watching the water
I can't get enough of watching the water. There is something about it that puts my serious thoughts on a back shelf of my mind so I can coast with the current.

more splashing water
My habit is to watch Beloved cast his line many times until he decides to move upstream. Eventually I return to the car and pull out my folding chair so I can read or doze -- usually both.

me
Yesterday was a jeans-and-long-sleeves day, with a zippered vest that helped defeat the effects of a chilling wind. I wore my hair in a French braid so my hat would fit well on my head and then added a wood stick pin to keep the hat securely in place (you can't see it on the back of my head).

I enjoyed the coolness of the breeze -- these days of cool will be remembered and missed in the Land of Flip Flops!

the fisherman returns
Beloved fished all morning, we had lunch together, and then he fished for a couple of hours in the afternoon. Eventually I encountered him returning while I was hiking alongside the dirt road. He was very tired from wearing all his heavy gear in the river's current. No, he had not caught a thing. Nobody we saw had seen any fish that day.

walking back to the car
But Beloved has always held onto the thought that "a bad day fishing is still better than a good day at work."

He's retired now. He doesn't eat fish and most of this area is declared "catch and release" by the state of Colorado, so he's okay with an empty creel. (well, pretty much. The thrill of the catch would have been nice.)

the back side of Pikes Peak, looking east
We bid Eleven Mile Canyon goodbye, probably for the last time, with warbly voices and moist eyes. Forty years of fishing and picnicking made for good memories.

Pulpit Rock in Colorado Springs
On our way home I re-lived one more memory. In the late 1980s and till 1995 we lived among the trees on the left side of this picture. Our kids were teenagers and would hike to the top of Pulpit Rock. I mean, to the TOP!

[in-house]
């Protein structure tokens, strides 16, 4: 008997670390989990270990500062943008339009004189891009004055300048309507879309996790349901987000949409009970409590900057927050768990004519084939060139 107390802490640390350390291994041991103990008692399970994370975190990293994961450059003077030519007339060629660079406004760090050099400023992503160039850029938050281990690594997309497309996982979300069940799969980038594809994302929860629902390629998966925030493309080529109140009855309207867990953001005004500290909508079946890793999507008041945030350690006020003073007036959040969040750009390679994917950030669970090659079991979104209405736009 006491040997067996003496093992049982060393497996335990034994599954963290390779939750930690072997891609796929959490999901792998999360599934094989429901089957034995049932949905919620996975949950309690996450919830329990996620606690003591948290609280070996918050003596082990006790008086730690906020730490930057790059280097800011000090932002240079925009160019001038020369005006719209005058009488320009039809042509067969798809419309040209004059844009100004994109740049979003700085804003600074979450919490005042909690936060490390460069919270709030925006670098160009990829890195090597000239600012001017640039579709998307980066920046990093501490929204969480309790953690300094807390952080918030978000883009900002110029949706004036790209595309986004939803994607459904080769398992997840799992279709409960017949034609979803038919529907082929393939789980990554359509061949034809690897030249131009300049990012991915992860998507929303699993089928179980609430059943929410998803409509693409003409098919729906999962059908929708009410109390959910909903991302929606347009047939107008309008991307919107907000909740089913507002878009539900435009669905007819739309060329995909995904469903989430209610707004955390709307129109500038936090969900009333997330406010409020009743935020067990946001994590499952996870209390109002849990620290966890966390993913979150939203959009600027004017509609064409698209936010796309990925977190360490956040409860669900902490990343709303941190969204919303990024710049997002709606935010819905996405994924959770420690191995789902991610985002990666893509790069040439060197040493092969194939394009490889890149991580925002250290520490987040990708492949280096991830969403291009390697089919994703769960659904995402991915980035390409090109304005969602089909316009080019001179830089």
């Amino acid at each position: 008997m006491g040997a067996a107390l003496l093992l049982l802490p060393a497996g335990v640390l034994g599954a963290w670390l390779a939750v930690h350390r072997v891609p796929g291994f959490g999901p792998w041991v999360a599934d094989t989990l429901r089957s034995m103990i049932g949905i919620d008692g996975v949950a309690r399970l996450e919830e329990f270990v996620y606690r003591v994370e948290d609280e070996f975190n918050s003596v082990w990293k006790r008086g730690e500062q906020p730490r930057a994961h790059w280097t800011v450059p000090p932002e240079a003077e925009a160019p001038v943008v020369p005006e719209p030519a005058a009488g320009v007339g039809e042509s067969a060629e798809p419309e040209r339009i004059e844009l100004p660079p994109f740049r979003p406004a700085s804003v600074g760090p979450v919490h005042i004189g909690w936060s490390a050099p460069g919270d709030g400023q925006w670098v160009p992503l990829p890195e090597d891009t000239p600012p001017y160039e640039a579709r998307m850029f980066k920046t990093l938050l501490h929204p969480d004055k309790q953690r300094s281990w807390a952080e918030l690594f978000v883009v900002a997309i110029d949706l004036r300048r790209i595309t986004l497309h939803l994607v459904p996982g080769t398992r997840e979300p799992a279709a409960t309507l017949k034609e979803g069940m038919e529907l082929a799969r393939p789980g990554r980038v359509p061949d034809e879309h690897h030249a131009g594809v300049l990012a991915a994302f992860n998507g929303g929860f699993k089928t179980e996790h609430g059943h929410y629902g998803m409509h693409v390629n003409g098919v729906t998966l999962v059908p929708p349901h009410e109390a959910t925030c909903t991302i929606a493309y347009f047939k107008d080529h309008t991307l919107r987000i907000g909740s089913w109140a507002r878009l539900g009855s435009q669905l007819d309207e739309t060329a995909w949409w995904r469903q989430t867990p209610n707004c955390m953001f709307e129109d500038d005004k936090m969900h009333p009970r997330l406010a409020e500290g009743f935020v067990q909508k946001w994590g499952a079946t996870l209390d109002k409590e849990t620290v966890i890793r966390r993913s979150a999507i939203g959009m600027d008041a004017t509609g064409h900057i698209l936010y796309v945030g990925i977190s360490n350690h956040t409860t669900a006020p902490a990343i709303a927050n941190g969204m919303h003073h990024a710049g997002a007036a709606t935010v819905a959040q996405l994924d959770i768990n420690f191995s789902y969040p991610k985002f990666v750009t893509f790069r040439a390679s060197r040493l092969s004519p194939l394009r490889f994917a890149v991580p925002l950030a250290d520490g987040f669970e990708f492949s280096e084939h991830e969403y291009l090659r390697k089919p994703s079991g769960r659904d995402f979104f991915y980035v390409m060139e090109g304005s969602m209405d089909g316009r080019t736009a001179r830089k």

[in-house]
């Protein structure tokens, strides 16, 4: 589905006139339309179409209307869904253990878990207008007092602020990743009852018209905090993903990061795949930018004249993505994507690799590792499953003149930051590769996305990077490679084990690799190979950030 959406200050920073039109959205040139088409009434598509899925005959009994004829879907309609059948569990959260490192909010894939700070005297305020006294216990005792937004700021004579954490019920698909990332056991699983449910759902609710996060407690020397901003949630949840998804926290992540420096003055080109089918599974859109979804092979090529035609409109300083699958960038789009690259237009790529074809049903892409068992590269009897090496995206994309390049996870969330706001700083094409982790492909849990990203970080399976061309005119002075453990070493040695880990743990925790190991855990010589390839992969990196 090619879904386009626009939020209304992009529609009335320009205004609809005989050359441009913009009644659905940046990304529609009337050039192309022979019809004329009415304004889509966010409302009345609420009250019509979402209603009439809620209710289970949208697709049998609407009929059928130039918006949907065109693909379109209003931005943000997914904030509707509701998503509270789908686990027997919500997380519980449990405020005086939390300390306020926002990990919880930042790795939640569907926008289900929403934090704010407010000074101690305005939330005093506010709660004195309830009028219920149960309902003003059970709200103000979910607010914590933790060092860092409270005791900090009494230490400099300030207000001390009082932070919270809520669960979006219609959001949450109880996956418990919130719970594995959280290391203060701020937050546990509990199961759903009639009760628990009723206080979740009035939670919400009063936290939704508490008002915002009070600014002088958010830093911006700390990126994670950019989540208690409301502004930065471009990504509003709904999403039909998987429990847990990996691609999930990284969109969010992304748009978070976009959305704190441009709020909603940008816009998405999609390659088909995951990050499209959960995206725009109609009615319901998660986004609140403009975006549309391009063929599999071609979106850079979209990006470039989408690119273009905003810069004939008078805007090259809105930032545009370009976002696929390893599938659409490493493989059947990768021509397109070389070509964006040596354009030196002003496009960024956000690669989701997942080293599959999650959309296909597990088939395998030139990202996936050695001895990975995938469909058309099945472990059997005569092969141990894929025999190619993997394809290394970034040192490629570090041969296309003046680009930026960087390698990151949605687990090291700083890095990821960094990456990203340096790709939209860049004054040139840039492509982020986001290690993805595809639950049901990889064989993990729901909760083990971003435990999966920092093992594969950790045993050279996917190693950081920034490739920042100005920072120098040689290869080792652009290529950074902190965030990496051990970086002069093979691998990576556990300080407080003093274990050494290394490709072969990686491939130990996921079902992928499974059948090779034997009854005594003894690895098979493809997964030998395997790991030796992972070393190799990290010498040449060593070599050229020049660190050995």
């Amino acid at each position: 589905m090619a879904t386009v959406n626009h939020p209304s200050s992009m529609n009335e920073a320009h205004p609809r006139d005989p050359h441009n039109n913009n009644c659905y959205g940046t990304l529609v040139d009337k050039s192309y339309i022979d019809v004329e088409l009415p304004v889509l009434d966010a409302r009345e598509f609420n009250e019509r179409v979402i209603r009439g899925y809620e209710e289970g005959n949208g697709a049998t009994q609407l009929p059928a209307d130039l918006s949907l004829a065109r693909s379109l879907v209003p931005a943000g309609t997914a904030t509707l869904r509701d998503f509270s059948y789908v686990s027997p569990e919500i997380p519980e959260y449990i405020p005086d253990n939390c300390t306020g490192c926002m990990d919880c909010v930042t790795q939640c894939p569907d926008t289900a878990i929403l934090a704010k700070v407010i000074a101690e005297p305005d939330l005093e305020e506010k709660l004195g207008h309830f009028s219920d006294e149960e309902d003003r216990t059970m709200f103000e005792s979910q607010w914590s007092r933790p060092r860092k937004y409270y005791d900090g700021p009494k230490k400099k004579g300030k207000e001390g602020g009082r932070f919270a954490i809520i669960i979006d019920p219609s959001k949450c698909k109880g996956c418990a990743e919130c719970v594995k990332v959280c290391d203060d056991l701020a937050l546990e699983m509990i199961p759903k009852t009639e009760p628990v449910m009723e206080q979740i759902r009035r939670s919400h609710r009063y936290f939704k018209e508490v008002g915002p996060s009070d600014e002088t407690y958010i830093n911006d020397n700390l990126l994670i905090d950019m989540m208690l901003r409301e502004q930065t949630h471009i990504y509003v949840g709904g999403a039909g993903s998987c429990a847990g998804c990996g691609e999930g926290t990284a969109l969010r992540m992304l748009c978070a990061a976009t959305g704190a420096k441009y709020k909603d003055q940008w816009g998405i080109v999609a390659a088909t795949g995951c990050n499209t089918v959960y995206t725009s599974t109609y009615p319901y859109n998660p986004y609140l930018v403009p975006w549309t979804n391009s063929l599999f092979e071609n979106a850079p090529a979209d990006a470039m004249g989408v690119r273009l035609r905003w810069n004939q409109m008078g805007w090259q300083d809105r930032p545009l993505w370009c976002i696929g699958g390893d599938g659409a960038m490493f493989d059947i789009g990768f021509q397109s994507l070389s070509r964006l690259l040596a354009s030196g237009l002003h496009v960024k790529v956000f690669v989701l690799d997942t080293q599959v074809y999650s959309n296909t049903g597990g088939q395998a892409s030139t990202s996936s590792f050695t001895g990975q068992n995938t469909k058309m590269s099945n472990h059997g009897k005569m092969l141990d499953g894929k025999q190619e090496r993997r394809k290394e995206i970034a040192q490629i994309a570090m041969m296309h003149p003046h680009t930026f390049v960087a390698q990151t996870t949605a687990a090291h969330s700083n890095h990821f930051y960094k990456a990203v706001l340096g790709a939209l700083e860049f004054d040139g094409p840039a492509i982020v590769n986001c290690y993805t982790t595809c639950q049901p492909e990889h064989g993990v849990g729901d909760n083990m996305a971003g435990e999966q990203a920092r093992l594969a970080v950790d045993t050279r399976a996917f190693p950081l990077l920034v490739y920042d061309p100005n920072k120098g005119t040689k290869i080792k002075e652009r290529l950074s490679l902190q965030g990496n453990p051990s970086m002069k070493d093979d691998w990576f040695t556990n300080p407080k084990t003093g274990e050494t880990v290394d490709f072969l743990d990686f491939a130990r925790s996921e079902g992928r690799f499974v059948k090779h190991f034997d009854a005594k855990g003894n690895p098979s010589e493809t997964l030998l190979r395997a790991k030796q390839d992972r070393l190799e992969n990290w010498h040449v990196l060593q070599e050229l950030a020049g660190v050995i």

One time they invited me to go with them and I did. I even got to the pinnacle, but I was on my stomach! I was too afraid to stand up!  But at least I can say I did it and made a good memory with my children at the same time.

We are thrilled we get to move on to another home, closer to more of our family. But it would be unrealistic to deny the emotions we feel for Colorado as we leave. 

It was a sweet day.













7 comments:

  1. Awww...what a lovely place to live...I think you will find Florida nice, but not quite as mountainous, lol. (and I prefer the mountains, friend, just saying.) You might want to visit Mt. Dora while your in FL...I wouldn't truly call it a mountain though, giggling.

    My son asked us the other day would we ever consider moving back south...no thank you...not even if I was million years old. This girl needs the mountains and snow. LOLOL

    I am so excited for you and this move...smiles

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    1. I visited Mount Dora about 22 years ago when we lived in Orlando. No oxygen masks needed for that altitude, for sure!! (ha-ha)

      Yeah, leaving the mountains and 4 seasons is a distinct change for us, but this is the time of life for Beloved and me when we need to make this change -- before we get too old to handle it. Thanks for your comments. I always enjoy them.

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  2. 1700+ miles is a BIG move but I so admire you two or doing it. My parents moved near me in 2000 after our living apart for 35 years. It was a wonderful time to have them near and I enjoyed 8 years with my Mom before she passed away and now I have my Dad nearby so that I can oversee his care. Being near family is a good thing. I'm enjoying following your move.

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    1. We are in that season of life when we figure we should make this change, before we are too old to do it with grace. Our kids are breathing a sigh of relief, too. Thank you for your supportive comments!

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  3. I hope you have a scrapbook that you can drag out and share as you say remember when...blessings as you say goodbye.
    Mama Bear

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  4. I understand the tension of the new and leaving the old...
    Blessings!

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  5. Some of those emotions count even when the move is just across town. Hopefully you will come to love the springs here as much as you love the rivers there!